Lisa: So CORE uses Google Apps for Business rather than Microsoft, although we do have people who work in Microsoft, but the backbone of CORE and how we work collaboratively is with the Google Docs, Google Sheets, and Google Slides. And for us, the magic thing about that is, it’s the ability to all be in the same document, writing at the same time. And also to be able to see who’s cursor is who’s — it sounds like a little thing but it’s actually really invaluable. So we can be in a meeting, if you click on the person’s little icon, you can actually immediately be taken to where their cursor is, if they’re saying “hey, look at this”, or “this bit’s wrong”, or “I need some help here”. And it’s also quite trippy to watch five people concurrently typing in a document and creating it before your very eyes while you’re sitting there by yourself. So that’s pretty cool. It’s also free, which is, and built to be able to be used from anywhere really, so I’ve never not been able to get into Google Docs, which is great, even on the crappiest internet.
We also use a couple of other things. So we use a lot of audio and video in our courses. So for audio we mostly use SoundCloud, and we use this both for podcasts, but also for our language learning courses that CORE runs, and we can embed them into our courses.
YouTube, obviously, along with the rest of the world – it’s a great platform. We can embed those directly into our courses as well. We, ah, sometimes document as a team if we’ve done something really cool, we might actually make a little YouTube, private YouTube video of that, in terms of a little professional development about how to do a particular thing.
Adobe Connect online webinar software that CORE uses, which is, we’re running a course and the participants will come together. They’ll come together in Adobe Connect in their online space. They’ll have their video on, and ask questions, and give presentations and so it’s emulating that live classroom through the use of Adobe Connect.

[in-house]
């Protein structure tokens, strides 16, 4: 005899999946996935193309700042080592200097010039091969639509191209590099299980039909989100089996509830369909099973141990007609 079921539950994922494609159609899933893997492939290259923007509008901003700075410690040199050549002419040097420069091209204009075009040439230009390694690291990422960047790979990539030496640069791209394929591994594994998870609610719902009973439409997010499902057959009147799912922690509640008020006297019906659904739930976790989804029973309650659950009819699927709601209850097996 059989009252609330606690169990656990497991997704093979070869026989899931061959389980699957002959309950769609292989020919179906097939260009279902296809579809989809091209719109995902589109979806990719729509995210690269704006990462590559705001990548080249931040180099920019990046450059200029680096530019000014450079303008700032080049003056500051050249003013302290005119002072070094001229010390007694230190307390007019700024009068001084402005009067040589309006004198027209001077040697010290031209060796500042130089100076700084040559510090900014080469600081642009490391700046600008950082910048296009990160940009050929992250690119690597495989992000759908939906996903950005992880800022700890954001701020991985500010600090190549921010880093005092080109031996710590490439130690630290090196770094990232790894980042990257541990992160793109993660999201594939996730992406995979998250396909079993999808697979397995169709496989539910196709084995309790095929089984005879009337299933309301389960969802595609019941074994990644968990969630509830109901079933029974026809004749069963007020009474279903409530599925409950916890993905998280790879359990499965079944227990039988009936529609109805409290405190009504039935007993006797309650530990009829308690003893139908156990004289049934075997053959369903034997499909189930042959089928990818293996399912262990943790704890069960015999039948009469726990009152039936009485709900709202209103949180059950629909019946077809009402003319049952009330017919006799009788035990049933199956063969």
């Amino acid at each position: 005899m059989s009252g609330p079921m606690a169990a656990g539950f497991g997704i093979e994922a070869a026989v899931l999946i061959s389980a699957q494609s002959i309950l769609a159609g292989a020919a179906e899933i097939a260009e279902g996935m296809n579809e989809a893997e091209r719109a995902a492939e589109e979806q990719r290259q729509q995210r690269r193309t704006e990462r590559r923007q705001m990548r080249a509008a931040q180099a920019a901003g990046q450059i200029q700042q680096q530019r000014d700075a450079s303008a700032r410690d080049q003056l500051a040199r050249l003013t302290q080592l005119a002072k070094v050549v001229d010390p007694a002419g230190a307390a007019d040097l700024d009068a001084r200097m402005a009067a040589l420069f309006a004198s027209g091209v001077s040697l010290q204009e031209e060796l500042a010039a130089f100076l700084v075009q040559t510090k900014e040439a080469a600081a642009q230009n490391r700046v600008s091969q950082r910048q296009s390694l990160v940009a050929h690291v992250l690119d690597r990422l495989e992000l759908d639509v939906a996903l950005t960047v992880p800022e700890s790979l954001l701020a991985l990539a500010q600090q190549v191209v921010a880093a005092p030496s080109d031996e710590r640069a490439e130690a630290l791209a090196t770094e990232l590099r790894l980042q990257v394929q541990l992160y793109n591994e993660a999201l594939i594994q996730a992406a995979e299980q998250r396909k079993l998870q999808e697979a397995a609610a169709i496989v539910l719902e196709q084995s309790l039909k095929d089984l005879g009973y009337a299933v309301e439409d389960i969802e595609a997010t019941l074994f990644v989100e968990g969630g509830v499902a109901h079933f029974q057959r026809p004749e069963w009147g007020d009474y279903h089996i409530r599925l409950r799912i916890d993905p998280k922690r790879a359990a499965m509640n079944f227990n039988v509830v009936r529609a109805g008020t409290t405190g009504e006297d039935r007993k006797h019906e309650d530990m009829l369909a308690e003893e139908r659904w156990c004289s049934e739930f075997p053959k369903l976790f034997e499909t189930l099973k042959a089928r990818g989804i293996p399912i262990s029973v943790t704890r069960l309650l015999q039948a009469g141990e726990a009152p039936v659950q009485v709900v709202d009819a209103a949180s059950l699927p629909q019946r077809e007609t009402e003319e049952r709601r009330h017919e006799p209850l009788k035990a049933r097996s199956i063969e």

Rochelle: So if Top Tip One is make sure you have the right tools that you use, in order for your team to be able to work together, such as we discussed: shared calendars, Google Docs…Top Tip Two, for a virtual team, is making sure you have team protocols in place.
Like in a face-to-face team, it’s really important to have your own particular protocols. So a Top Tip is, what are those protocols, and to make sure everyone who is inducted knows them. When we want to contact each other, what we’ll often do is a series of steps.
So first of all, most of us have Skype open all day. So first of all type “kia ora”, or “hello”, or something in there, “morning”, and the other person knows that you want to get in touch with them, and then when they reply, you will call them. If they don’t respond, and often most of us will respond reasonably promptly, or say “I’m in a meeting”, or “I’m busy”, or “Talk to you in an hour”, and it’s pretty urgent, which isn’t that often, then you escalate it up, so you might email them and say “we need to meet about such-and-such”, and if you get no response from that then you escalate it up, and you’ll text them, and if you get no response from that, then you’ll call them. Those are the, sort of, the series of stages. That’s pretty much the case, isn’t it Lisa?
And we all follow that, and it’s really good because then you know you’re not interrupting someone, and it’s also because we do work remotely. There’s nothing more frustrating, I find, is when I’m right in the middle of something quite complicated, particularly technically, and I get an unexpected phone call that isn’t urgent. We’re very conscious of not invading other people’s spaces unnecessarily because if you’re in an office, you can look across and I can see Lisa, that, you were right in the middle of something and you had your headphones on, and you were, you know, frowning intently and concentrating hard — I wouldn’t come up and sort of shake you and go “Lisa!”
But because I can’t see you, because you’re working somewhere else away from me, then I want to make sure it’s important that I interrupt you and I do it in the correct way.
Lisa: So, so far we’ve been talking about the digital tools that we use, but when you are a remote worker it’s really important to meet face-to-face when you can, and this is so you can establish that human connection. So in our team we honour this by making sure that when someone joins CORE they have a really good induction — so they’ll be flown to Christchurch and take part in a really comprehensive day of meeting people and meeting their team, understanding the company, understanding how, I guess, what the culture of CORE is like and they take a lot of pride in that.